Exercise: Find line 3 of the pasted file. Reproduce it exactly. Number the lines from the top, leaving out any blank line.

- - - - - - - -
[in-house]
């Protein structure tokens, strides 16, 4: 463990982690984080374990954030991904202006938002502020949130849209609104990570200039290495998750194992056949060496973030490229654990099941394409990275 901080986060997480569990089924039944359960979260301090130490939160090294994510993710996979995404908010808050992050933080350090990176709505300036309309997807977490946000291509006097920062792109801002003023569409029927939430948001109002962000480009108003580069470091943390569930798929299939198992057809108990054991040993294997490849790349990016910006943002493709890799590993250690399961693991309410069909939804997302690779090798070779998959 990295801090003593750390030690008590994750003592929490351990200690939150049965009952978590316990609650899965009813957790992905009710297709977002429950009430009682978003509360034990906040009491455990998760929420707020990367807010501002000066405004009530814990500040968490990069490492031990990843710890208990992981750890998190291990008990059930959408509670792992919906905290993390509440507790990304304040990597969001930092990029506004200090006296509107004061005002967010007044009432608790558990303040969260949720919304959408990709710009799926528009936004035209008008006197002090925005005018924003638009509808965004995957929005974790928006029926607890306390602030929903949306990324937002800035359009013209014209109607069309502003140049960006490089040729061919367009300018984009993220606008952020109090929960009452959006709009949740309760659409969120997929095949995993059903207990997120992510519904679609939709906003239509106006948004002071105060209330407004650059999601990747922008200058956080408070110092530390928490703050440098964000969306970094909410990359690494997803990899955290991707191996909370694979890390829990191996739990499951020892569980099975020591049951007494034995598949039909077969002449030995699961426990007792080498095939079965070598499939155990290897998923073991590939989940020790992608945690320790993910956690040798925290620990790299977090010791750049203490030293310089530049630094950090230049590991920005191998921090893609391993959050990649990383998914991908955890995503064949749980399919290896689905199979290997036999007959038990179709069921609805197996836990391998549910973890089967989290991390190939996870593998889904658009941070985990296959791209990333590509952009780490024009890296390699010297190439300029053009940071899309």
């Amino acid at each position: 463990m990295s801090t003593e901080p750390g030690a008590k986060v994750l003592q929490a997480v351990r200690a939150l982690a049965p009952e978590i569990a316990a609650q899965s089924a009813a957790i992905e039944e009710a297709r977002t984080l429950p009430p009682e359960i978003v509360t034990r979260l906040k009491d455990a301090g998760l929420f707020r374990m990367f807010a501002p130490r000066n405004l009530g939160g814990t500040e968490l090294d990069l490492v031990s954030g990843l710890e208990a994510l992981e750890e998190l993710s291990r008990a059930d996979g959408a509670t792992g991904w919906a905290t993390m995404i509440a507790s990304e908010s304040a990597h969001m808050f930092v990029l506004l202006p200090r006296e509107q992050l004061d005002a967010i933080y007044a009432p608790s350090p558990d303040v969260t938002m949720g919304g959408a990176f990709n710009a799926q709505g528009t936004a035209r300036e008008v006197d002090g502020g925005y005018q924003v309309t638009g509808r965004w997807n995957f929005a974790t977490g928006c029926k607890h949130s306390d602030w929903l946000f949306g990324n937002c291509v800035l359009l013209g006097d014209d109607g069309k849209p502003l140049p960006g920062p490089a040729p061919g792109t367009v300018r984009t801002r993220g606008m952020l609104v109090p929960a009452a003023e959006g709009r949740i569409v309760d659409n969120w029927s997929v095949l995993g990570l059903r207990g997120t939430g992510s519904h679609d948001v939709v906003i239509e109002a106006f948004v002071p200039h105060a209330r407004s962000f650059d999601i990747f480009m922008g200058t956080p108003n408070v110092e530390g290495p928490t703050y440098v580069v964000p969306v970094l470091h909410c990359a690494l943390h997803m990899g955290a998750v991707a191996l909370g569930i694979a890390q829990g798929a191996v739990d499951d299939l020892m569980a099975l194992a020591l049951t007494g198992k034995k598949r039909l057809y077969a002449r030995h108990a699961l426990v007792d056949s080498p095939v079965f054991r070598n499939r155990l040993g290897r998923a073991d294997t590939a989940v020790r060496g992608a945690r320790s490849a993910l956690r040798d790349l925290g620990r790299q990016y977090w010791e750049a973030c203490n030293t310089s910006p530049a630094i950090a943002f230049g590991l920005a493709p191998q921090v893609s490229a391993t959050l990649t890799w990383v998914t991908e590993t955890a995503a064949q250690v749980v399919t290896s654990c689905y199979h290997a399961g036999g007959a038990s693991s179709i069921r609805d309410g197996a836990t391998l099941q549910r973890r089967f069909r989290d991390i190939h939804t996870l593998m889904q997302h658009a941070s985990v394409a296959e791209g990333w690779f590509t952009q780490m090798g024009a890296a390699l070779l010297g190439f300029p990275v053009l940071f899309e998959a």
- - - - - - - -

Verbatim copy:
């Amino acid at each position: 463990m990295s801090t003593e901080p750390g030690a008590k986060v994750l003592q929490a997480v351990r200690a939150l982690a049965p009952e978590i569990a316990a609650q899965s089924a009813a957790i992905e039944e009710a297709r977002t984080l429950p009430p009682e359960i978003v509360t034990r979260l906040k009491d455990a301090g998760l929420f707020r374990m990367f807010a501002p130490r000066n405004l009530g939160g814990t500040e968490l090294d990069l490492v031990s954030g990843l710890e208990a994510l992981e750890e998190l993710s291990r008990a059930d996979g959408a509670t792992g991904w919906a905290t993390m995404i509440a507790s990304e908010s304040a990597h969001m808050f930092v990029l506004l202006p200090r006296e509107q992050l004061d005002a967010i933080y007044a009432p608790s350090p558990d303040v969260t938002m949720g919304g959408a990176f990709n710009a799926q709505g528009t936004a035209r300036e008008v006197d002090g502020g925005y005018q924003v309309t638009g509808r965004w997807n995957f929005a974790t977490g928006c029926k607890h949130s306390d602030w929903l946000f949306g990324n937002c291509v800035l359009l013209g006097d014209d109607g069309k849209p502003l140049p960006g920062p490089a040729p061919g792109t367009v300018r984009t801002r993220g606008m952020l609104v109090p929960a009452a003023e959006g709009r949740i569409v309760d659409n969120w029927s997929v095949l995993g990570l059903r207990g997120t939430g992510s519904h679609d948001v939709v906003i239509e109002a106006f948004v002071p200039h105060a209330r407004s962000f650059d999601i990747f480009m922008g200058t956080p108003n408070v110092e530390g290495p928490t703050y440098v580069v964000p969306v970094l470091h909410c990359a690494l943390h997803m990899g955290a998750v991707a191996l909370g569930i694979a890390q829990g798929a191996v739990d499951d299939l020892m569980a099975l194992a020591l049951t007494g198992k034995k598949r039909l057809y077969a002449r030995h108990a699961l426990v007792d056949s080498p095939v079965f054991r070598n499939r155990l040993g290897r998923a073991d294997t590939a989940v020790r060496g992608a945690r320790s490849a993910l956690r040798d790349l925290g620990r790299q990016y977090w010791e750049a973030c203490n030293t310089s910006p530049a630094i950090a943002f230049g590991l920005a493709p191998q921090v893609s490229a391993t959050l990649t890799w990383v998914t991908e590993t955890a995503a064949q250690v749980v399919t290896s654990c689905y199979h290997a399961g036999g007959a038990s693991s179709i069921r609805d309410g197996a836990t391998l099941q549910r973890r089967f069909r989290d991390i190939h939804t996870l593998m889904q997302h658009a941070s985990v394409a296959e791209g990333w690779f590509t952009q780490m090798g024009a890296a390699l070779l010297g190439f300029p990275v053009l940071f899309e998959a």